The dissolution of the monasteries under Henry VIII dealt a further blow to the town’s prosperity but its fortunes began to revive with the receipt of letters patent from Edward VI, allowing the foundation of a grammar school. Bedford also benefitted from the River Navigation Act, which made the River Great Ouse navigable between Bedford and King’s Lynn (completed in 1689). The town became the headquarters of Cromwell’s army between 1646 and 1647 and the puritan influence established during the Civil War lived on after the Declaration of Indulgence in 1672, when the town became a centre for non-conformist preachers such as John Bunyan. Despite this prosperity, Bedford remained of modest size through to the end of the C18, as illustrated on Thomas Jefferys’ map of 1765. An Improvement Act in 1803 allowed for the erection of a new river bridge between 1811 and 1813 (widened in 1938), and clearance of the Market Square. Continuing prosperity in the early C19 was accompanied by modest growth, but by far the most dramatic expansion of Bedford followed the building of the Midland railway in 1873, linking the town with London, and associated industrialisation. In the early years of the C20, some houses in the town centre were replaced by department stores, banks and cinemas to serve the expanding population; The Arcade was built and other properties in and around the centre were converted to shops and offices. The High Street is characterised by narrow three and four-storey frontages, with long buildings, closes and yards occupying medieval burgage plots to the rear, those on the eastern side of High Street being particularly long.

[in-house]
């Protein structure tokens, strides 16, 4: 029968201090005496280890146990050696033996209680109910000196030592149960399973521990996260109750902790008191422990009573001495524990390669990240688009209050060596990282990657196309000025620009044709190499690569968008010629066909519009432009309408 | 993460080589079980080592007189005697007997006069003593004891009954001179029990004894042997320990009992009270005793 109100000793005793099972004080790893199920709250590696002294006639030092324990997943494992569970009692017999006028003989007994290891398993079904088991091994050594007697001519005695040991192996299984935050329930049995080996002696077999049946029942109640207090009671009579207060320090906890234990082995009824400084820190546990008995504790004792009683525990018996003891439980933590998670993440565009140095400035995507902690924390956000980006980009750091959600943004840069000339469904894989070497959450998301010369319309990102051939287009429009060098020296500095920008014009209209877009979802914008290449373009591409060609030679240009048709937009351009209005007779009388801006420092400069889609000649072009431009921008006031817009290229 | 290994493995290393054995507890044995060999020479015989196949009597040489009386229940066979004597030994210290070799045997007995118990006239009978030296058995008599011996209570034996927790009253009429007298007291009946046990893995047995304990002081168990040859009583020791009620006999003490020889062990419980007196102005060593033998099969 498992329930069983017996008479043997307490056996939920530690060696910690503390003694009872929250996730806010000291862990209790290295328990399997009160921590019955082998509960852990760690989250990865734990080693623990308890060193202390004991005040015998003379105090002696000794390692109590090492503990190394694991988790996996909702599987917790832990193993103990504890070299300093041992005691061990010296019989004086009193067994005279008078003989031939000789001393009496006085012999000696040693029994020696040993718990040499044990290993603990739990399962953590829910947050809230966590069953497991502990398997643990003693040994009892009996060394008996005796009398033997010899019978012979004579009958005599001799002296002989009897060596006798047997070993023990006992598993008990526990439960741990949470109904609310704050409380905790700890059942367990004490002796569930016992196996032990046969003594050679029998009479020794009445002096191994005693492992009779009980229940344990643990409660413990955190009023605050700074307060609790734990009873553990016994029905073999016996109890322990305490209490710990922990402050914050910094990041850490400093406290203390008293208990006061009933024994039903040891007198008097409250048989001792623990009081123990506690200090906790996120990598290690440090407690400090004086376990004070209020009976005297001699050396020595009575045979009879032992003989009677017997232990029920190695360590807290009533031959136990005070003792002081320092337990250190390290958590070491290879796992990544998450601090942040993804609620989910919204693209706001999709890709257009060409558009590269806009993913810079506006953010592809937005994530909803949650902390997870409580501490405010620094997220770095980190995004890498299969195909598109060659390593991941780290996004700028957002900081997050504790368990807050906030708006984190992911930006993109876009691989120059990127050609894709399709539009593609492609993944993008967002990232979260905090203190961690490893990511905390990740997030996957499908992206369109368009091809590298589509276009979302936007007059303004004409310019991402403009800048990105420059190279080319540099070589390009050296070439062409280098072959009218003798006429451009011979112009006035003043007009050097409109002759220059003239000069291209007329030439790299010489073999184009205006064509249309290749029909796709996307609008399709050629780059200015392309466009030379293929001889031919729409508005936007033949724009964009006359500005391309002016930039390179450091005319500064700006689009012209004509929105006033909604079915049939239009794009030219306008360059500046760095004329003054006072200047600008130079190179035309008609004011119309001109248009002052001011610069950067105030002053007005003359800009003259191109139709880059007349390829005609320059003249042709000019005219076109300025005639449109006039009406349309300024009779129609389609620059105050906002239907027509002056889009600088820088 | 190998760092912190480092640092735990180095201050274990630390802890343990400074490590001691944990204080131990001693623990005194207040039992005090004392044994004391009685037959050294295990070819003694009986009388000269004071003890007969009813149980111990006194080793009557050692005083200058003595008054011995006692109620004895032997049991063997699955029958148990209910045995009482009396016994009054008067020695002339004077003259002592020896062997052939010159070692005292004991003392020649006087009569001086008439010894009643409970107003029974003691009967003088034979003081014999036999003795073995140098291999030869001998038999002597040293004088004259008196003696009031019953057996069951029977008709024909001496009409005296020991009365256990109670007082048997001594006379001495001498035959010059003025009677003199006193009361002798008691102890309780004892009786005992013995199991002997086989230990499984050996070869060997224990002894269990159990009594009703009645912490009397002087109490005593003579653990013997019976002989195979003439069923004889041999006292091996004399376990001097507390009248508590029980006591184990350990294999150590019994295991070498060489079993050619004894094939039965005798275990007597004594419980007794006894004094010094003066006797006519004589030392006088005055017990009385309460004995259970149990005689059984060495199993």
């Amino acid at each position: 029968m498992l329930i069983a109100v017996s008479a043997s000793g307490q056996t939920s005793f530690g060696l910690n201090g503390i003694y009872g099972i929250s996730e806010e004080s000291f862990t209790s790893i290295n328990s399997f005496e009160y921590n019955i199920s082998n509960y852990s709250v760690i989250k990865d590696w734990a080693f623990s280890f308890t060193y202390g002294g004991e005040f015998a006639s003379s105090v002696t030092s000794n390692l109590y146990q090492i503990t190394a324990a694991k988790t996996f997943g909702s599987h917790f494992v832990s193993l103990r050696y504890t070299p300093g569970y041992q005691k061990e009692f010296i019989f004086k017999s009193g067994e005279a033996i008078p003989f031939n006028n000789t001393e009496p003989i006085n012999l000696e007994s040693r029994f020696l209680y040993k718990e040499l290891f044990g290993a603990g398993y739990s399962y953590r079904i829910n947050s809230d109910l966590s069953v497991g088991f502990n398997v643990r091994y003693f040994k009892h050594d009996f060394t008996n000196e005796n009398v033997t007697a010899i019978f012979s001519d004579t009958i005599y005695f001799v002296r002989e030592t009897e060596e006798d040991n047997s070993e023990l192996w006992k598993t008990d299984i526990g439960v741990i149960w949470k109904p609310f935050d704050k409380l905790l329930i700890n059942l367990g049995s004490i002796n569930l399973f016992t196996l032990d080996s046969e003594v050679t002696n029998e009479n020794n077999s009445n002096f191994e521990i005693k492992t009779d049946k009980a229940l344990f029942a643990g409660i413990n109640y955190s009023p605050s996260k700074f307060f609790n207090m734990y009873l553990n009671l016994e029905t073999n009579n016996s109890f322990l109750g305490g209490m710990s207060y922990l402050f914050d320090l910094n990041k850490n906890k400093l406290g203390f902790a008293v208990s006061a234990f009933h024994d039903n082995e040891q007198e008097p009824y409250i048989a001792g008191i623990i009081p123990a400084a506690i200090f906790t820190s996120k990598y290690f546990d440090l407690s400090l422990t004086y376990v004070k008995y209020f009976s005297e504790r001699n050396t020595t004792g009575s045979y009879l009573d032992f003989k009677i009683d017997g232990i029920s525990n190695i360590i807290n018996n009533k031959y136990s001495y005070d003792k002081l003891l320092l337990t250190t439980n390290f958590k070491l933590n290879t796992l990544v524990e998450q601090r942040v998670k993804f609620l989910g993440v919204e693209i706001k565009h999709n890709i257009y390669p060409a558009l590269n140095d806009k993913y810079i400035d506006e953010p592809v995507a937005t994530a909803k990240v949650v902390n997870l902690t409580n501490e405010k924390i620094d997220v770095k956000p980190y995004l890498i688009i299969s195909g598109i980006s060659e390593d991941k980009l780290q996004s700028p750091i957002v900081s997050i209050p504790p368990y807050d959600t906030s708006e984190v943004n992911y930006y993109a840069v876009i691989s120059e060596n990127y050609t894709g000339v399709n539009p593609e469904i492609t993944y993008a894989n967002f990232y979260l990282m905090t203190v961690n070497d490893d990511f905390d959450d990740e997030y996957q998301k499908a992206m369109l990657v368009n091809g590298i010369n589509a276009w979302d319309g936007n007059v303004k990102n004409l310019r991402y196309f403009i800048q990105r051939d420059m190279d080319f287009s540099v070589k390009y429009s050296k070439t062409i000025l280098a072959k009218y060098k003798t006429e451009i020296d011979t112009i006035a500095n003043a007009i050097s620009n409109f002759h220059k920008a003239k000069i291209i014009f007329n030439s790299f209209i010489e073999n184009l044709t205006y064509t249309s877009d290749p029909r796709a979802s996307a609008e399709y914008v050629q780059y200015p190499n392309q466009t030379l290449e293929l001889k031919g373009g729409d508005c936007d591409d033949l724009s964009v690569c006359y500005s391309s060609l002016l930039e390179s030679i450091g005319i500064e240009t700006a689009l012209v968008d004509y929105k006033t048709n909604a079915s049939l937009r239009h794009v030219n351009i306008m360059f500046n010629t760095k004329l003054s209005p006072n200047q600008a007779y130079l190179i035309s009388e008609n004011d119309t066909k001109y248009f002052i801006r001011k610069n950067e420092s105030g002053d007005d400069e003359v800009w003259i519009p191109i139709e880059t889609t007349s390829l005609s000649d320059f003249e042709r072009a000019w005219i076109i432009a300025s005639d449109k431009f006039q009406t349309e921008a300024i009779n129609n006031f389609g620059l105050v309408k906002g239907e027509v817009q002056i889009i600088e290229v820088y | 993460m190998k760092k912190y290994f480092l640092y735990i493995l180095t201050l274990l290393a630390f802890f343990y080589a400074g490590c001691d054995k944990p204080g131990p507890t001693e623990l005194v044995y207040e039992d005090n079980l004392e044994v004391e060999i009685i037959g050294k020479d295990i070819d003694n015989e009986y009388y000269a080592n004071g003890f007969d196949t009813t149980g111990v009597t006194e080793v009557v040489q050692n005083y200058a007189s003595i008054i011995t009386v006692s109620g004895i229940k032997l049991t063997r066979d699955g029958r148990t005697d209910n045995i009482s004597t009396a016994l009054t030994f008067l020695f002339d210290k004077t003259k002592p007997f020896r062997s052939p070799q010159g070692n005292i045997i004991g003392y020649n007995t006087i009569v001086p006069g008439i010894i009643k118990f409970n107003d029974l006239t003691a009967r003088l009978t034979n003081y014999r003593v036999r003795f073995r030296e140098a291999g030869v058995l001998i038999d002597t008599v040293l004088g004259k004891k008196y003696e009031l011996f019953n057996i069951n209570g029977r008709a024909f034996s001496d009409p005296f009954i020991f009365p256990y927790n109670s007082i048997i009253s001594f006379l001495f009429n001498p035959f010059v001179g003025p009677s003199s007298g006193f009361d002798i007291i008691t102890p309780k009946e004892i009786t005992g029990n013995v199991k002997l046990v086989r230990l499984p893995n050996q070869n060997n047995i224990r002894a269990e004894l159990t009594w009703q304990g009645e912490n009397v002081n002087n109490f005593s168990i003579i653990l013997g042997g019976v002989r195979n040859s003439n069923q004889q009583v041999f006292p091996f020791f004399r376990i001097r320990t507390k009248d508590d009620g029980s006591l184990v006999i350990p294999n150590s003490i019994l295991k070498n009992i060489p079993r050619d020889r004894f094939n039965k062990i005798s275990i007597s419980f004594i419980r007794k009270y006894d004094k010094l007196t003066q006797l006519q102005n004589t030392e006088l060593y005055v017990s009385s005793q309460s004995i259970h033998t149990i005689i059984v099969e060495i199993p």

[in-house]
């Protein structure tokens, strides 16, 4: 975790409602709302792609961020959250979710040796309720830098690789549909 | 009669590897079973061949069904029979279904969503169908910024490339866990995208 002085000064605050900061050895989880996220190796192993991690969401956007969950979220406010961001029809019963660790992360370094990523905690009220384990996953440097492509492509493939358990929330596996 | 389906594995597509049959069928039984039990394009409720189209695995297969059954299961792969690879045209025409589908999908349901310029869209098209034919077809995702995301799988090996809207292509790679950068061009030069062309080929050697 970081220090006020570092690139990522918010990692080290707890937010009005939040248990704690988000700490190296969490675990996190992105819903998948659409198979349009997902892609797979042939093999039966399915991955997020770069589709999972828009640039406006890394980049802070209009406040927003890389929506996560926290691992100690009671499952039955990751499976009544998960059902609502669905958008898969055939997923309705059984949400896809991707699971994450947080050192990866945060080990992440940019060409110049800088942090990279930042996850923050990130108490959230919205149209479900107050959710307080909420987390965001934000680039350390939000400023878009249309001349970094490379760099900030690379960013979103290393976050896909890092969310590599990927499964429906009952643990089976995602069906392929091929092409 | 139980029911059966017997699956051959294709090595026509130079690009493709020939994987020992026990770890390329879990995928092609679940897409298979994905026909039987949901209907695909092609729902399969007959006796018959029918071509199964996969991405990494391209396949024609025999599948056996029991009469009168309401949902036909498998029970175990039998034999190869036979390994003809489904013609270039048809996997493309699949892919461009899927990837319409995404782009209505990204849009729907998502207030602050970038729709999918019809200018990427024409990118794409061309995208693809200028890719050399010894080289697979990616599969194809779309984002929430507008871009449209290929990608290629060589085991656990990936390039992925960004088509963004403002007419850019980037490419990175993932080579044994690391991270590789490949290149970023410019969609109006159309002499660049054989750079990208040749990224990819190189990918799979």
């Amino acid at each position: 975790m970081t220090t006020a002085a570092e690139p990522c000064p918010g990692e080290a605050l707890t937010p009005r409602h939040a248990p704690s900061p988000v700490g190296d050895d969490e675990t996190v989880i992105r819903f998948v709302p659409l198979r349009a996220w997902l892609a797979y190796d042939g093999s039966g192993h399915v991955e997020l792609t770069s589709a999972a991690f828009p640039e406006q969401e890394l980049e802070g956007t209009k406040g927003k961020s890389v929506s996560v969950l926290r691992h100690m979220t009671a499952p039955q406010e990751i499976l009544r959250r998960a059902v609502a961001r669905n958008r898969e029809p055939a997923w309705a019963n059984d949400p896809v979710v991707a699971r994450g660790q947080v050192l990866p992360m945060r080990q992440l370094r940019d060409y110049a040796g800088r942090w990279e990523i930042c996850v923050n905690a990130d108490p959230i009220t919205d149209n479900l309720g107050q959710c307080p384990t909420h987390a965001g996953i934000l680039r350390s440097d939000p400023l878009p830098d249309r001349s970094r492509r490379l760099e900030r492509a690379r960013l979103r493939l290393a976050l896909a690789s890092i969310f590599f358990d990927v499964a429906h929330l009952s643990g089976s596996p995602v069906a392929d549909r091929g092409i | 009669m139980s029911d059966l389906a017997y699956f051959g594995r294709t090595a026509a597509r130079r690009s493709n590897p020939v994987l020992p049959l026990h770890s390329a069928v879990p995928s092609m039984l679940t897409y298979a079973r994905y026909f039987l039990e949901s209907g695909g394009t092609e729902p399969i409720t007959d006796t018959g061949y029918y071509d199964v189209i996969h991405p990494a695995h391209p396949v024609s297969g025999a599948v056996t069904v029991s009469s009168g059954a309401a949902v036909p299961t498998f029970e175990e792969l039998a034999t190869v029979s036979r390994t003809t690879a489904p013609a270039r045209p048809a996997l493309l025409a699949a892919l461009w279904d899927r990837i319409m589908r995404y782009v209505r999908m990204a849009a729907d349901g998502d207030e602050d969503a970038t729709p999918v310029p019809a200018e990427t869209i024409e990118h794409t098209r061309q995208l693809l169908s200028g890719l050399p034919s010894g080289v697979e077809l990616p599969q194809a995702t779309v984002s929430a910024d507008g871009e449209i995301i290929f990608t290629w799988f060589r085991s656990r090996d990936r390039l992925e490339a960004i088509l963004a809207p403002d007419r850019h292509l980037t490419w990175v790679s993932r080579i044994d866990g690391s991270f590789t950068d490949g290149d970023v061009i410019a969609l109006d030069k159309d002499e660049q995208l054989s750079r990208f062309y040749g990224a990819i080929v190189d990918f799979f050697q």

35 High Street was constructed around 1835 for John Howard, ironmonger and plough manufacturer. The Howard plough was awarded a Prize Medal at the 1851 Great Exhibition; it appears the plough was thenceforth displayed on the centre of the stepped parapet and remained there until 1969. As is characteristic of buildings on the east side of High Street, the building was extended to the rear (east) to occupy the medieval burgage plot in the C19; a long rear extension is shown on the Ordnance Survey Town Plan published in 1884, and a covered passageway along the south side of the building. Historic photographs of the High Street illustrate that the windows and shopfront of number 35 were replaced in the late C20, and the shopfront was certainly replaced around 1995.

Reasons for Listing

35 High Street is listed at Grade II for the following principal reasons:

Architectural interest:

* as an attractive historic commercial building, which contributes strongly to the architectural character and diversity of Bedford’s historic High Street.

Historic interest:

* for the contribution it makes to the evolution of the historic High Street and development of the town.

Group value:

* for its proximity to and strong visual relationship with other listed buildings on High Street and St Paul’s Square.

External Links

External links are from the relevant listing authority and, where applicable, Wikidata. Wikidata IDs may be related buildings as well as this specific building. If you want to add or update a link, you will need to do so by editing the Wikidata entry.